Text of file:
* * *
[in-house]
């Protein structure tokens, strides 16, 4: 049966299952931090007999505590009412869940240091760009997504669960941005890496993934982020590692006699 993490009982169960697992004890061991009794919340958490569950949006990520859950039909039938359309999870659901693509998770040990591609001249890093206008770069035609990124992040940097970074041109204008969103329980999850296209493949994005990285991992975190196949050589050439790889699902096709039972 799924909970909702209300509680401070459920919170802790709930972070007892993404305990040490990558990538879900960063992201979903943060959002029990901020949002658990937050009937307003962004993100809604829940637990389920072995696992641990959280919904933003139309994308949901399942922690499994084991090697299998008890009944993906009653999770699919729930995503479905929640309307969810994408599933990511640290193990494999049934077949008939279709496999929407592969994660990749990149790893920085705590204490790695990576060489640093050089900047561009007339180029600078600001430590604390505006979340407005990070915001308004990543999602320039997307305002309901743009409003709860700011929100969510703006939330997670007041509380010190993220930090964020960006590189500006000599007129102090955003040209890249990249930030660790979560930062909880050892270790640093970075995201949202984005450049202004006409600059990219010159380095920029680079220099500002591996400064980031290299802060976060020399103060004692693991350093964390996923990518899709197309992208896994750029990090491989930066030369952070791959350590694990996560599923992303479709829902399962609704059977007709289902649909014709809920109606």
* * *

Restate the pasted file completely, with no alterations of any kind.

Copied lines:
[in-house]
């Protein structure tokens, strides 16, 4: 049966299952931090007999505590009412869940240091760009997504669960941005890496993934982020590692006699 993490009982169960697992004890061991009794919340958490569950949006990520859950039909039938359309999870659901693509998770040990591609001249890093206008770069035609990124992040940097970074041109204008969103329980999850296209493949994005990285991992975190196949050589050439790889699902096709039972 799924909970909702209300509680401070459920919170802790709930972070007892993404305990040490990558990538879900960063992201979903943060959002029990901020949002658990937050009937307003962004993100809604829940637990389920072995696992641990959280919904933003139309994308949901399942922690499994084991090697299998008890009944993906009653999770699919729930995503479905929640309307969810994408599933990511640290193990494999049934077949008939279709496999929407592969994660990749990149790893920085705590204490790695990576060489640093050089900047561009007339180029600078600001430590604390505006979340407005990070915001308004990543999602320039997307305002309901743009409003709860700011929100969510703006939330997670007041509380010190993220930090964020960006590189500006000599007129102090955003040209890249990249930030660790979560930062909880050892270790640093970075995201949202984005450049202004006409600059990219010159380095920029680079220099500002591996400064980031290299802060976060020399103060004692693991350093964390996923990518899709197309992208896994750029990090491989930066030369952070791959350590694990996560599923992303479709829902399962609704059977007709289902649909014709809920109606």